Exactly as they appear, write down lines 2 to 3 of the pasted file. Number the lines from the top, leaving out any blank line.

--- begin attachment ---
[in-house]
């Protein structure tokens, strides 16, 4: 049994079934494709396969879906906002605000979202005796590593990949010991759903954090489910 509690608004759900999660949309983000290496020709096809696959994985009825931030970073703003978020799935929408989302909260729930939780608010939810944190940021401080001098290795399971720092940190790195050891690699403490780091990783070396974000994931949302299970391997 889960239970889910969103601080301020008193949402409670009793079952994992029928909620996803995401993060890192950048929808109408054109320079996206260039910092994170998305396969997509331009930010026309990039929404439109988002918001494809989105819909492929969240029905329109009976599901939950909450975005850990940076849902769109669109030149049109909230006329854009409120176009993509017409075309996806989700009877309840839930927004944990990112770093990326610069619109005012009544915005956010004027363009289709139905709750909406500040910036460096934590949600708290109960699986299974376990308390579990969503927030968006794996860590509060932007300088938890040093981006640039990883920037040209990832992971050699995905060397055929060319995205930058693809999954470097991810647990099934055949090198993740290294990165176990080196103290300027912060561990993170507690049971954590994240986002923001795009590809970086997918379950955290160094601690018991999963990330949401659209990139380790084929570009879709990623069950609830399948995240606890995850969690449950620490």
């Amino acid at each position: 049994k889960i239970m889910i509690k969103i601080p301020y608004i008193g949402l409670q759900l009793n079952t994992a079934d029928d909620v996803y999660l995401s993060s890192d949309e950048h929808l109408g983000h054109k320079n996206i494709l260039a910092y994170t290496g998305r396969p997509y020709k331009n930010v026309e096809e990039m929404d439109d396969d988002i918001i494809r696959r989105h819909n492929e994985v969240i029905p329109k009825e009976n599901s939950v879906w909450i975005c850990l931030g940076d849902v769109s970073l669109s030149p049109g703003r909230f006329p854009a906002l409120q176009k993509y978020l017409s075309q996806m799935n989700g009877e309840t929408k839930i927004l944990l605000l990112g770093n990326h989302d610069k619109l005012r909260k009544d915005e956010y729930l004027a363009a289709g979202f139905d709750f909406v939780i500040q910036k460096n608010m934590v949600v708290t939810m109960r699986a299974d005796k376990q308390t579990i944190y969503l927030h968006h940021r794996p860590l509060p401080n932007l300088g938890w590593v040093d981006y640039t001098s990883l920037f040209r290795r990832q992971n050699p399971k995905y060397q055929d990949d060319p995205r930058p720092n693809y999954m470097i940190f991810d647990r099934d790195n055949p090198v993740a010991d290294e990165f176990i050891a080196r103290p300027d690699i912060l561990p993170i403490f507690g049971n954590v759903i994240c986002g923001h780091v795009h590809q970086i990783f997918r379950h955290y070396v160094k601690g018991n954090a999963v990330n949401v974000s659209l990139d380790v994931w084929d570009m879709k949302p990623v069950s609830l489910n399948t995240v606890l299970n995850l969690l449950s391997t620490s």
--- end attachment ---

């Protein structure tokens, strides 16, 4: 049994079934494709396969879906906002605000979202005796590593990949010991759903954090489910 509690608004759900999660949309983000290496020709096809696959994985009825931030970073703003978020799935929408989302909260729930939780608010939810944190940021401080001098290795399971720092940190790195050891690699403490780091990783070396974000994931949302299970391997 889960239970889910969103601080301020008193949402409670009793079952994992029928909620996803995401993060890192950048929808109408054109320079996206260039910092994170998305396969997509331009930010026309990039929404439109988002918001494809989105819909492929969240029905329109009976599901939950909450975005850990940076849902769109669109030149049109909230006329854009409120176009993509017409075309996806989700009877309840839930927004944990990112770093990326610069619109005012009544915005956010004027363009289709139905709750909406500040910036460096934590949600708290109960699986299974376990308390579990969503927030968006794996860590509060932007300088938890040093981006640039990883920037040209990832992971050699995905060397055929060319995205930058693809999954470097991810647990099934055949090198993740290294990165176990080196103290300027912060561990993170507690049971954590994240986002923001795009590809970086997918379950955290160094601690018991999963990330949401659209990139380790084929570009879709990623069950609830399948995240606890995850969690449950620490």
């Amino acid at each position: 049994k889960i239970m889910i509690k969103i601080p301020y608004i008193g949402l409670q759900l009793n079952t994992a079934d029928d909620v996803y999660l995401s993060s890192d949309e950048h929808l109408g983000h054109k320079n996206i494709l260039a910092y994170t290496g998305r396969p997509y020709k331009n930010v026309e096809e990039m929404d439109d396969d988002i918001i494809r696959r989105h819909n492929e994985v969240i029905p329109k009825e009976n599901s939950v879906w909450i975005c850990l931030g940076d849902v769109s970073l669109s030149p049109g703003r909230f006329p854009a906002l409120q176009k993509y978020l017409s075309q996806m799935n989700g009877e309840t929408k839930i927004l944990l605000l990112g770093n990326h989302d610069k619109l005012r909260k009544d915005e956010y729930l004027a363009a289709g979202f139905d709750f909406v939780i500040q910036k460096n608010m934590v949600v708290t939810m109960r699986a299974d005796k376990q308390t579990i944190y969503l927030h968006h940021r794996p860590l509060p401080n932007l300088g938890w590593v040093d981006y640039t001098s990883l920037f040209r290795r990832q992971n050699p399971k995905y060397q055929d990949d060319p995205r930058p720092n693809y999954m470097i940190f991810d647990r099934d790195n055949p090198v993740a010991d290294e990165f176990i050891a080196r103290p300027d690699i912060l561990p993170i403490f507690g049971n954590v759903i994240c986002g923001h780091v795009h590809q970086i990783f997918r379950h955290y070396v160094k601690g018991n954090a999963v990330n949401v974000s659209l990139d380790v994931w084929d570009m879709k949302p990623v069950s609830l489910n399948t995240v606890l299970n995850l969690l449950s391997t620490s």